In many species including rodents, psychostimulant injection triggers a typical increase in locomotor responses. Thus, locomotor activity of GRD1Cre mice and their control littermates was measured following acute amphetamine administration. To ascertain the lack of involvement of GR in dopamine-releasing neurons we also examined responses in GRDATCre mice and their respective controls. While saline injection failed to produce any locomotor hyperactivity, amphetamine increased locomotor activity in control mice with a stronger response at 2 mg/kg compared to 1 mg/kg (Figures 1CF). The locomotor response to single amphetamine injection was the same in both GRDATCre (Figures 1C,D) and GRD1Cre mice (Figures 1E,F) compared to their respective control littermates, for both doses tested. Thus, the absence of GR in dopaminoceptive neurons does not alter the acute behavioral response to amphetamine.

The Absence of GR in Dopaminoceptive Neurons Decreases the Sensitivity to Locomotor Sensitizing Properties of Amphetamine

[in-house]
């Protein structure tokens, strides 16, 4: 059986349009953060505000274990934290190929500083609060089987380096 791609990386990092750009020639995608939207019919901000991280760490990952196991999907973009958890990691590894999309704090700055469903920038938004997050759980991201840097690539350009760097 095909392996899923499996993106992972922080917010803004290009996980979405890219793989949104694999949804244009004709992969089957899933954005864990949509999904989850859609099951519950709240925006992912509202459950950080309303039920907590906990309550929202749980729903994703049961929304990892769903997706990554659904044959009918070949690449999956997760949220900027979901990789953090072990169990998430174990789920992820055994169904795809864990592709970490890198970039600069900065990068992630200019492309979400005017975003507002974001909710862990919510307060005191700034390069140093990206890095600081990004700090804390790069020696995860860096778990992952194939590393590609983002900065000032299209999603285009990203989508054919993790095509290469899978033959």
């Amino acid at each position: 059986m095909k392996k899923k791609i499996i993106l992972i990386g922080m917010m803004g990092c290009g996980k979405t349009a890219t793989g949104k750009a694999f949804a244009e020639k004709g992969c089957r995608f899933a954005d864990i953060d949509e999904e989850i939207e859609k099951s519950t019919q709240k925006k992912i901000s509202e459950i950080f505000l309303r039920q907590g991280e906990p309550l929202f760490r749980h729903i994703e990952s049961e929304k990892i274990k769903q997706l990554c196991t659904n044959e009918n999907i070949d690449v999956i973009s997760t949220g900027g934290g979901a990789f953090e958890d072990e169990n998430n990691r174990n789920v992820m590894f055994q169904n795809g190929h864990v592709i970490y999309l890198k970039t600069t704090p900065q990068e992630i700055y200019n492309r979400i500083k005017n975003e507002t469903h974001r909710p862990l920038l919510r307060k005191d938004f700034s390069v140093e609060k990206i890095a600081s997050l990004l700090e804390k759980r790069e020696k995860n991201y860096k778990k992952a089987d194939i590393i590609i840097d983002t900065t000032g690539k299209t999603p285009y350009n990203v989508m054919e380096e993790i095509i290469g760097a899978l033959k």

One of the key features of abused drugs is their ability to trigger locomotor sensitization (Vanderschuren and Pierce, 2010), i.e., a progressive and enduring augmentation in locomotor activity following repeated drug injection. We assessed the sensitizing properties of amphetamine in GRD1Cre and GRDATCre mice, and respective control littermates. Five consecutive daily injections of amphetamine (1 mg/kg), but not saline, induced significant locomotor sensitization in control mice, which was still persistent following an 8-day withdrawal period (Figures 2A,B). In contrast GRD1Cre mice failed to develop locomotor sensitization (Figure 2A) whereas the absence of GR in dopamine neurons (GRDATCre mice) had no effect (Figure 2B). When tested at a higher dose (2 mg/kg), amphetamine induced a more robust locomotor sensitization that was similar in both mutant lines and their respective control littermates (Figures 2C,D). Hence, GR within dopaminoceptive neurons is selectively required for enabling locomotor sensitization to low doses of amphetamine. This suggests that elevated doses of amphetamine are likely to provoke stronger molecular activations that hence may overcome GR's modulatory effects.